Hymn attributed to George Tester, when it was first published in Christian Hymns No. 2 in 1948 (compiled by L. O. Sanderson, Nashville, TN: Gospel Advocate Co., 1948). It also appears in Christian Hymns No. 3 (compiled by L. O. Sanderson, Nashville, TN: Gospel Advocate Co., 1966). He also wrote "I want to be like Jesus and to Him glory bring," (apparently) first published in Let Youth Sing by Harry Dixon Loes in 1953 (song was copyrighted in 1952).

Thursday, August 04, 2016

Illinoians Weber, Brown and Ingalls

In November 1865, three Northern men were murdered near the old Sharon Community near the Rusk-Panola county lines of Texas, and buried in unmarked gravesJames W. Weber, of Sangamon County, Illinois, and two other members of the 10th Illinois Cavalry USA -- William M. Brown, also of Sangamon County, and John Ingalls, of Madison County, Illinois -- were robbed and killed by four armed desperadoes.

Seminole Baptist pastors

In his book The Seminole Baptist Churches of Oklahoma: Maintaining a Traditional Community, Jack M. Schultz points out that "Leaders are chosen from within the congregation and by the congregation." He quotes one pastor saying:
"...white people, they can go to seminary and automatically they'll license them when they graduate and later on they can ordain him. Indians won't do that. They go through fasting and prayers...Too many young people think that just because they go to seminary they should be a pastor. It ain't so. We don't know him. He didn't grow up around us. We don't know if he's easily angered, or jealous. We need to know our pastors." (p. 99)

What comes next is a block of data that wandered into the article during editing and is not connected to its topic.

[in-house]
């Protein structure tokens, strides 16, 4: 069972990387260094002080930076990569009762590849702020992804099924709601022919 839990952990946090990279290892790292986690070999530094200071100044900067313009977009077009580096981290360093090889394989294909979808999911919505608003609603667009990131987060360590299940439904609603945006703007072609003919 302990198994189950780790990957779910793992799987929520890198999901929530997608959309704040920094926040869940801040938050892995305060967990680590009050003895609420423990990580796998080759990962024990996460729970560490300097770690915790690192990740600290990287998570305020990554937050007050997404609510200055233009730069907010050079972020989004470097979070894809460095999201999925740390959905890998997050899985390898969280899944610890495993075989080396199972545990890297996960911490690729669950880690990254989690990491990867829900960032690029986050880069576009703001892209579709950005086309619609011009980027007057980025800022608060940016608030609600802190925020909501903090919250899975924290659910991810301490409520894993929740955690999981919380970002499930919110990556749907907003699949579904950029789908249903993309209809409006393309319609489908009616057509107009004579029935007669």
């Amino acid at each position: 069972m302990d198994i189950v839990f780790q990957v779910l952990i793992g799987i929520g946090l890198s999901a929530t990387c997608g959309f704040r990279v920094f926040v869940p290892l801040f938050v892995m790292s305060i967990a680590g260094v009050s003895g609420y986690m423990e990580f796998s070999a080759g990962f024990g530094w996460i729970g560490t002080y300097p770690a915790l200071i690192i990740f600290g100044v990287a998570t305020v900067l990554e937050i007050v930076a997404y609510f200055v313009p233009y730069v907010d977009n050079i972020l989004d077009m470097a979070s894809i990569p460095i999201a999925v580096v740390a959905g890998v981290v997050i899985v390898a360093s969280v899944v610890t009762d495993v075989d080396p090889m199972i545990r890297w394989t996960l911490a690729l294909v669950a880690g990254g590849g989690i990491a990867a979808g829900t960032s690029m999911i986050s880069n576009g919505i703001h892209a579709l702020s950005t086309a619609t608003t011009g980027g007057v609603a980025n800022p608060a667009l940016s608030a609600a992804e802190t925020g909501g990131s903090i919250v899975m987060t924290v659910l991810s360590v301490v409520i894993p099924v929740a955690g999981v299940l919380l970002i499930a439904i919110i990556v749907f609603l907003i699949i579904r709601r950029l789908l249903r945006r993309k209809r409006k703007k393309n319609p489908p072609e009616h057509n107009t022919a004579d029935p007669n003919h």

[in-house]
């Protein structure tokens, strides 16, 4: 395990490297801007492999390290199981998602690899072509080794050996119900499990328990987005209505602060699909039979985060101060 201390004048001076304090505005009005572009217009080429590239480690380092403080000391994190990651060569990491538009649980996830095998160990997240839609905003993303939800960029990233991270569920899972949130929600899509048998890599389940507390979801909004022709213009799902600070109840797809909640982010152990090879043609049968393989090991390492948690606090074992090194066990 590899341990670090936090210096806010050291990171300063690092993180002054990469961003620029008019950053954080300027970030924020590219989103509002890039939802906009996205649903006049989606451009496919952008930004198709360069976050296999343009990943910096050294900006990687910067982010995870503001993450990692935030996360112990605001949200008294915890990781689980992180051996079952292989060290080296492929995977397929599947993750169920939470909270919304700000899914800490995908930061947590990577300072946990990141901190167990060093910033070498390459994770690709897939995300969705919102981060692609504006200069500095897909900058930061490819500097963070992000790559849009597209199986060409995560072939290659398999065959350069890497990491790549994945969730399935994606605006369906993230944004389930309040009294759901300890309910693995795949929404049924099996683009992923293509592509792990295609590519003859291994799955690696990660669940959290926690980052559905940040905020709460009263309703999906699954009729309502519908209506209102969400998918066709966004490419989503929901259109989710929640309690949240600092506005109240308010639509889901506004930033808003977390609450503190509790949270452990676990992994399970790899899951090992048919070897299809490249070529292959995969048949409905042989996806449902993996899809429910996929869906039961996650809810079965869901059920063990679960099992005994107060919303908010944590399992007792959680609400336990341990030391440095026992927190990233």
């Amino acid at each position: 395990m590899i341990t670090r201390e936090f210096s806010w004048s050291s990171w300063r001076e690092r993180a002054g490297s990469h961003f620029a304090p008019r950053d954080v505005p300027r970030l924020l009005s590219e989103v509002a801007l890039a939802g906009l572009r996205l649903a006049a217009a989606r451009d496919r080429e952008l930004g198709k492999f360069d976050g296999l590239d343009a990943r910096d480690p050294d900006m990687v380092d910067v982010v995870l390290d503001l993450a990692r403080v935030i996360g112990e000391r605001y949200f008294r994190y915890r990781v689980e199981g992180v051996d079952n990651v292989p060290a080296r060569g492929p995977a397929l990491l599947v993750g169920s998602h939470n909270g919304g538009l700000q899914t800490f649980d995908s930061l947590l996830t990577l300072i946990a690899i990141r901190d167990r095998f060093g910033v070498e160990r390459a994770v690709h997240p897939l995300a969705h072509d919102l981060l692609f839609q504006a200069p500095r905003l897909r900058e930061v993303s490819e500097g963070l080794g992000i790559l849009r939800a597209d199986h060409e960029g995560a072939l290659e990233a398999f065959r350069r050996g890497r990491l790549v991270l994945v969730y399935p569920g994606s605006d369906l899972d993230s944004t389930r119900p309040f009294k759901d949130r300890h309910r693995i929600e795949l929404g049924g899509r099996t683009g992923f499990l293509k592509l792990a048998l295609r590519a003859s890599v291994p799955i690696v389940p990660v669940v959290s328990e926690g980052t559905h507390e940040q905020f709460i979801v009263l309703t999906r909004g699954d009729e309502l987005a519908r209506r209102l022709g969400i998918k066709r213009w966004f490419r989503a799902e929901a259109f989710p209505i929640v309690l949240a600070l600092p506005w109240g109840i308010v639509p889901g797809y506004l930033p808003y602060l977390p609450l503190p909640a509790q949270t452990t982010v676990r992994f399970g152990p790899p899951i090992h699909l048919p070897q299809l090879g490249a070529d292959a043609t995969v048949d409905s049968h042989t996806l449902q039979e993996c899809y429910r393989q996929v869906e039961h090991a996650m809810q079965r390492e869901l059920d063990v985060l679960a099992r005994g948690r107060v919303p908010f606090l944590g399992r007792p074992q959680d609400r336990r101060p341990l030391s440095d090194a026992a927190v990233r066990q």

Wednesday, August 03, 2016

Major v. Minor

"Some writers say that minor-keyed tunes are applied to poetry that is solemn, pensive, and melancholy; and major-keyed tunes are applied to poetry that is animated, spirited, and cheerful.  But I differ with these writers.  If that be true, why is the good old hymn, "O! when shall I see Jesus," &c., applied to tunes in the major and minor keys? and why was the hymn, "Lord, what a thoughtless wretch was I," &c., applied to Huntington in the major key, and also to Greenwich in the minor key? "
-- John G. McCurry (The Social Harp, 1855, p. 12)

The problem of suffering

This morning a heard a radio preacher say that the book of Job doesn't answer the problem of suffering. I must respectfully disagree. The book of Job does answer the problem of suffering, and the answer is:

There is no answer.
You get no explanation.

Though we read the book and know the back-story, Job did not. He suffered and learned to trust God without an answer to the reason of his suffering.

Tuesday, August 02, 2016

Family pleads for help